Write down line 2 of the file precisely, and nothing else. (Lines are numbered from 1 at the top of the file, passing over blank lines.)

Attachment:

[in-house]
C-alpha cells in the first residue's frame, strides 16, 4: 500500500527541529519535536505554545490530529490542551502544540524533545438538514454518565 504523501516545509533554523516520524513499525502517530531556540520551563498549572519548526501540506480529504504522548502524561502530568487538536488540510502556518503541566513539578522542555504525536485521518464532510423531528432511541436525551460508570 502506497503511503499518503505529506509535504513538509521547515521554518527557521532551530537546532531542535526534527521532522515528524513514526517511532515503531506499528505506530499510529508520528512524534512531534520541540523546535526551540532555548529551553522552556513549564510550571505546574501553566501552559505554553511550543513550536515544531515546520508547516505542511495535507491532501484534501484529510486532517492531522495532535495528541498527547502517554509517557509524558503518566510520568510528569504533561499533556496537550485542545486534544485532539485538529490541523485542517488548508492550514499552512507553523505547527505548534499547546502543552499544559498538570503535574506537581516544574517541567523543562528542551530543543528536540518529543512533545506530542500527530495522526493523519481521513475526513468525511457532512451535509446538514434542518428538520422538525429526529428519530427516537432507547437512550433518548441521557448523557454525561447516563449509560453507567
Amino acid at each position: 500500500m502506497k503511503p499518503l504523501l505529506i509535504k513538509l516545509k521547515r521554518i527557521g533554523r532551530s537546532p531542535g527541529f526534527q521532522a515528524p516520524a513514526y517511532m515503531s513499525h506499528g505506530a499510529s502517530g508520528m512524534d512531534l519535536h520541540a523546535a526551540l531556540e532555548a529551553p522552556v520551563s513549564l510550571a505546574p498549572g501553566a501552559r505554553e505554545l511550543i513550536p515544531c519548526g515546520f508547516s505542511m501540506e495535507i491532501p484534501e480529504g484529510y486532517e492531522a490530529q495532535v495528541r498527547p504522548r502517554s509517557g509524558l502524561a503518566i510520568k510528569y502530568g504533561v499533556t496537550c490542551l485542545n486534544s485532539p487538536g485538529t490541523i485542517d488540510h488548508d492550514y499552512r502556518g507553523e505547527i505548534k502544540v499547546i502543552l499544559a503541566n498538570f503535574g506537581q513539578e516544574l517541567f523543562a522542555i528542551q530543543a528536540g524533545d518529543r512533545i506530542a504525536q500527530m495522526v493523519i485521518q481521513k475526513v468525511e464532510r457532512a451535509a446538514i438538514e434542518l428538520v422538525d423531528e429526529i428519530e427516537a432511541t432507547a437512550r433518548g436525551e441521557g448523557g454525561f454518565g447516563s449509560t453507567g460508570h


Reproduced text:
C-alpha cells in the first residue's frame, strides 16, 4: 500500500527541529519535536505554545490530529490542551502544540524533545438538514454518565 504523501516545509533554523516520524513499525502517530531556540520551563498549572519548526501540506480529504504522548502524561502530568487538536488540510502556518503541566513539578522542555504525536485521518464532510423531528432511541436525551460508570 502506497503511503499518503505529506509535504513538509521547515521554518527557521532551530537546532531542535526534527521532522515528524513514526517511532515503531506499528505506530499510529508520528512524534512531534520541540523546535526551540532555548529551553522552556513549564510550571505546574501553566501552559505554553511550543513550536515544531515546520508547516505542511495535507491532501484534501484529510486532517492531522495532535495528541498527547502517554509517557509524558503518566510520568510528569504533561499533556496537550485542545486534544485532539485538529490541523485542517488548508492550514499552512507553523505547527505548534499547546502543552499544559498538570503535574506537581516544574517541567523543562528542551530543543528536540518529543512533545506530542500527530495522526493523519481521513475526513468525511457532512451535509446538514434542518428538520422538525429526529428519530427516537432507547437512550433518548441521557448523557454525561447516563449509560453507567